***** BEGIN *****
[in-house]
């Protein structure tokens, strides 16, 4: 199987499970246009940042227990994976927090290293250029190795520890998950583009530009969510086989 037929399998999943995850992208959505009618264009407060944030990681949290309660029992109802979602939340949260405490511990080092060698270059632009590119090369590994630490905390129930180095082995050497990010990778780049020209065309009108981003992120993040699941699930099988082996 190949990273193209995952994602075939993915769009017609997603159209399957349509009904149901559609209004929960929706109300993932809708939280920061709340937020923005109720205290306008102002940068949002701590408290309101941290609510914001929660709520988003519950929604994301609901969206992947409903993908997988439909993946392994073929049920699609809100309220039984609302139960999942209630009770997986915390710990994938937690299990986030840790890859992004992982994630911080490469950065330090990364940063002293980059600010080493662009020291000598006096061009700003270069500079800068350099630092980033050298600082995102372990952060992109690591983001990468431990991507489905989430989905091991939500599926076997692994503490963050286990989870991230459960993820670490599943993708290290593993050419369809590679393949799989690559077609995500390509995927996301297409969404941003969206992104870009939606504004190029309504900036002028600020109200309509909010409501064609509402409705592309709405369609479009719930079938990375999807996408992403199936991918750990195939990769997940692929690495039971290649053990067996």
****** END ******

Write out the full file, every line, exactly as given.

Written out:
[in-house]
């Protein structure tokens, strides 16, 4: 199987499970246009940042227990994976927090290293250029190795520890998950583009530009969510086989 037929399998999943995850992208959505009618264009407060944030990681949290309660029992109802979602939340949260405490511990080092060698270059632009590119090369590994630490905390129930180095082995050497990010990778780049020209065309009108981003992120993040699941699930099988082996 190949990273193209995952994602075939993915769009017609997603159209399957349509009904149901559609209004929960929706109300993932809708939280920061709340937020923005109720205290306008102002940068949002701590408290309101941290609510914001929660709520988003519950929604994301609901969206992947409903993908997988439909993946392994073929049920699609809100309220039984609302139960999942209630009770997986915390710990994938937690299990986030840790890859992004992982994630911080490469950065330090990364940063002293980059600010080493662009020291000598006096061009700003270069500079800068350099630092980033050298600082995102372990952060992109690591983001990468431990991507489905989430989905091991939500599926076997692994503490963050286990989870991230459960993820670490599943993708290290593993050419369809590679393949799989690559077609995500390509995927996301297409969404941003969206992104870009939606504004190029309504900036002028600020109200309509909010409501064609509402409705592309709405369609479009719930079938990375999807996408992403199936991918750990195939990769997940692929690495039971290649053990067996």